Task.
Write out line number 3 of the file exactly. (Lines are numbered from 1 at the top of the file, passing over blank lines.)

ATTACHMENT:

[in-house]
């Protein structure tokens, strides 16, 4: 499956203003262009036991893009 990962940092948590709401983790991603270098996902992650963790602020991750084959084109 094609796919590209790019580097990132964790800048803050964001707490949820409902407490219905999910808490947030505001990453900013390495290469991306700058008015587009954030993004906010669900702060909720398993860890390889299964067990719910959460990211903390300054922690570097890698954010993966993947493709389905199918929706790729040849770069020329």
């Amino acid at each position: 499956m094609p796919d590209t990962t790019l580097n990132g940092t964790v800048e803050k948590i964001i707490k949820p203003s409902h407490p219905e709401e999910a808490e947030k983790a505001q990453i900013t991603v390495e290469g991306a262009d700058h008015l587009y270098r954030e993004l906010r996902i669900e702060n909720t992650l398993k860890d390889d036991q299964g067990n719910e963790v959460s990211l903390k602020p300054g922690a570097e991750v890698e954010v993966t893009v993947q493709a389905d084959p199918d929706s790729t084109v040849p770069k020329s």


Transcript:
């Amino acid at each position: 499956m094609p796919d590209t990962t790019l580097n990132g940092t964790v800048e803050k948590i964001i707490k949820p203003s409902h407490p219905e709401e999910a808490e947030k983790a505001q990453i900013t991603v390495e290469g991306a262009d700058h008015l587009y270098r954030e993004l906010r996902i669900e702060n909720t992650l398993k860890d390889d036991q299964g067990n719910e963790v959460s990211l903390k602020p300054g922690a570097e991750v890698e954010v993966t893009v993947q493709a389905d084959p199918d929706s790729t084109v040849p770069k020329s």